Waymo lawsuit takes ugly turn for Uber

Uber’s lawyers can’t be trusted, an angry federal judge said Nov. 28 as he lambasted the ride-hailing giant for withholding from him a document full of explosive allegations amid proceedings for Waymo’s trade-secrets lawsuit against Uber, new reports said.

“I can no longer trust the words of the lawyers for Uber in this case,” Judge William Alsup said, according to the New York Times.

The document was a heavily redacted letter from lawyers for Uber’s former global-intelligence manager Richard Jacobs, the San Francisco Chronicle reported.

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An Uber spokeswoman said Tuesday, “None of the testimony today changes the merits of the case. Jacobs himself said on the stand today that he was not aware of any Waymo trade secrets being stolen.”

Read out in court, the letter said Jacobs knew that Uber had a team whose job was to “steal trade secrets at least from Waymo in the United States,” according to the Nov. 28 report from the newspaper, which described Alsup as “visibly angry” during the hearing.

However, Jacobs, testifying Nov. 28 on Alsup’s orders, said he didn’t stand by that statement in the 37-page letter, which he said he’d signed in a rush without seeing that bit.

Google’s self-driving-car spinoff Waymo sued Uber in February, alleging a former Waymo executive stole trade secrets and brought them to Uber, which allegedly used them for its own self-driving-car program.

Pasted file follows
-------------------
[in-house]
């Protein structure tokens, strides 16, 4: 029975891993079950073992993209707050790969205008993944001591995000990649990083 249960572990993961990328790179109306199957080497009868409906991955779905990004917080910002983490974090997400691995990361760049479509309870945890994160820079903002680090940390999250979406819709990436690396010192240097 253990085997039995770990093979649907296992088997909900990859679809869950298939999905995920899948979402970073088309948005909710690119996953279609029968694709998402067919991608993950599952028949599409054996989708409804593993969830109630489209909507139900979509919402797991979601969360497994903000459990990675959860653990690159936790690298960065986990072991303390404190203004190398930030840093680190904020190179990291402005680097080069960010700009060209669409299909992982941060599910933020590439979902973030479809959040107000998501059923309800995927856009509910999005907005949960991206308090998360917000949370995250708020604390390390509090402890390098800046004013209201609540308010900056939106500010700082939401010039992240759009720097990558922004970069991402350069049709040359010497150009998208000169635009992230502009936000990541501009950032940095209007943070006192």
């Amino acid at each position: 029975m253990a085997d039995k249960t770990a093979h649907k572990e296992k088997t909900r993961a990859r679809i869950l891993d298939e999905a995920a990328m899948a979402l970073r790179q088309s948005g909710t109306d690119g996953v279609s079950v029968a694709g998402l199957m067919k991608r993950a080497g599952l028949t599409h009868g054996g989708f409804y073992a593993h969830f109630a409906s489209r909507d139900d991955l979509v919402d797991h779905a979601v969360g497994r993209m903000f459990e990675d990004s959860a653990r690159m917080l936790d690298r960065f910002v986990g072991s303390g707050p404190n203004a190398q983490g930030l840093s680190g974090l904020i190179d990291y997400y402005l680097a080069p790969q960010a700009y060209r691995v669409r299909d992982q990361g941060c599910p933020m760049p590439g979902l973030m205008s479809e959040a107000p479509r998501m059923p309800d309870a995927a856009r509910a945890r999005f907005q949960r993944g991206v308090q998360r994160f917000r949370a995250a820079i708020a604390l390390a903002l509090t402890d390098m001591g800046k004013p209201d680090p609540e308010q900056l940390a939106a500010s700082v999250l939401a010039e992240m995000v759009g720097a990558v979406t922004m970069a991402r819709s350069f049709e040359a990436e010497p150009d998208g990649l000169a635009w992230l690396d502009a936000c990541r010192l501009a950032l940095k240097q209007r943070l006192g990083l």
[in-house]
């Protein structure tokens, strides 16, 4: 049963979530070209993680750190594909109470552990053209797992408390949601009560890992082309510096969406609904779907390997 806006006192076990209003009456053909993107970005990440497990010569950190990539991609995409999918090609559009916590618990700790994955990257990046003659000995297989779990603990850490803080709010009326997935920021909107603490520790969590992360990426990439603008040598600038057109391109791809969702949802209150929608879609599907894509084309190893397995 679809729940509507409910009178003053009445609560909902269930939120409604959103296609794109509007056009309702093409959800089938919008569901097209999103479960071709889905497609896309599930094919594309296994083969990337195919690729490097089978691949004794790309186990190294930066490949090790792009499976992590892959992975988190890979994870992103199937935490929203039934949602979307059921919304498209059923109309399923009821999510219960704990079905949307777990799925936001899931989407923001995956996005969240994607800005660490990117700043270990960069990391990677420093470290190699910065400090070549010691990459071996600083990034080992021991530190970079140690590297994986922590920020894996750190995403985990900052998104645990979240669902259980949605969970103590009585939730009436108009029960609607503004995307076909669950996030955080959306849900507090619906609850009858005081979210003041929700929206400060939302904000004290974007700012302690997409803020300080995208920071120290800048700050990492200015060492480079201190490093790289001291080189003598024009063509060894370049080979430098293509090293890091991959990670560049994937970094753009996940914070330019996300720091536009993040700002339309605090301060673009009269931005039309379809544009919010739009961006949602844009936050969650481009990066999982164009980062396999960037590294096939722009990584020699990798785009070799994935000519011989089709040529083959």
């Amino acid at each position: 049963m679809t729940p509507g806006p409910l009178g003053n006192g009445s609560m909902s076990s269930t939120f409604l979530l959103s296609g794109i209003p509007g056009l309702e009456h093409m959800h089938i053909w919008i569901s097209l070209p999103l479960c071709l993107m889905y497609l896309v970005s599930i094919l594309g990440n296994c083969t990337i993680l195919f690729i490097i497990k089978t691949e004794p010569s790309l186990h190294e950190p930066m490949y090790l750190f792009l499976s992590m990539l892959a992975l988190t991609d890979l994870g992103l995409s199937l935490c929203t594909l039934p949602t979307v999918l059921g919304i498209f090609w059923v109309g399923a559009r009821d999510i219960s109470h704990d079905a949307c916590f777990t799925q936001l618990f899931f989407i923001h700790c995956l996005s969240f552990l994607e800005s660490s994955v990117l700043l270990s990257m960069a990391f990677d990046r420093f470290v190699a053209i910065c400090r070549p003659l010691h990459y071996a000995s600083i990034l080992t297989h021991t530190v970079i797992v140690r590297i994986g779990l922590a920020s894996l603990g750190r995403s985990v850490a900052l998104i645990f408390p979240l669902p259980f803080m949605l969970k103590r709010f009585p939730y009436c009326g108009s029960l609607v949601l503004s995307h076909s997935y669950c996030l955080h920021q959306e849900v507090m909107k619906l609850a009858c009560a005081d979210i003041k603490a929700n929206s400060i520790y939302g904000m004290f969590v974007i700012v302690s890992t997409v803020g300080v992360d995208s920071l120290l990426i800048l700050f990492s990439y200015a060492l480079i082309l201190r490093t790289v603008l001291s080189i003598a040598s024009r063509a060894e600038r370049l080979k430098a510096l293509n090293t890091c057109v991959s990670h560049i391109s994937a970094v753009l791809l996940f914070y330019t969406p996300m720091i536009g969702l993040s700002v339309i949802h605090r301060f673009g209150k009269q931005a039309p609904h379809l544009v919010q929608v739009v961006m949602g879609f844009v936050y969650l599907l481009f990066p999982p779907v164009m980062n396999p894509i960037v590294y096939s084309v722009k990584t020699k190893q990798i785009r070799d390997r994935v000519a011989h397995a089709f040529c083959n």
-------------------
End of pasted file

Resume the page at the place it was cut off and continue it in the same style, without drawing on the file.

Uber denies the claims and says it hasn’t used any Waymo technology.

Jacobs testified that he didn’t believe his work for Uber’s secretive former Strategic Services Group was “patently illegal.” But, he said, he had “questions about the ethics of it” and “it felt overly aggressive and invasive,” Bloomberg reported Nov. 28.

The judge also brought up “a hidden system of messaging at Uber” that he said was potentially criminal, according to Bloomberg.

“He described an ‘invisible system, not part of the regular server system’ that deletes messages almost instantaneously, after a small delay,” Bloomberg reported.

Alsup granted Waymo’s request to delay the start of the trial, for which jury selection had been scheduled to begin Nov. 29. Waymo argued that it needed more time because Uber had hidden the letter.

“If even half of what is in that letter is true, it would be an injustice for Waymo to go to trial,” Alsup said, according to the New York Times.

An Uber spokeswoman said the firm had been “waiting for its day in court for some time now.

“We’re keen to have a jury finally hear this case on its merits.”

Check back: The new trial date will be included here once it becomes available.


Photo: John Krafcik, CEO of Waymo, the autonomous vehicle company created by Google parent company Alphabet, introduces a Chrysler Pacifica hybrid outfitted with Waymo’s own suite of sensors and radar at the North American International Auto Show in Detroit, Sunday, Jan. 8, 2017. (Paul Sancya/AP)


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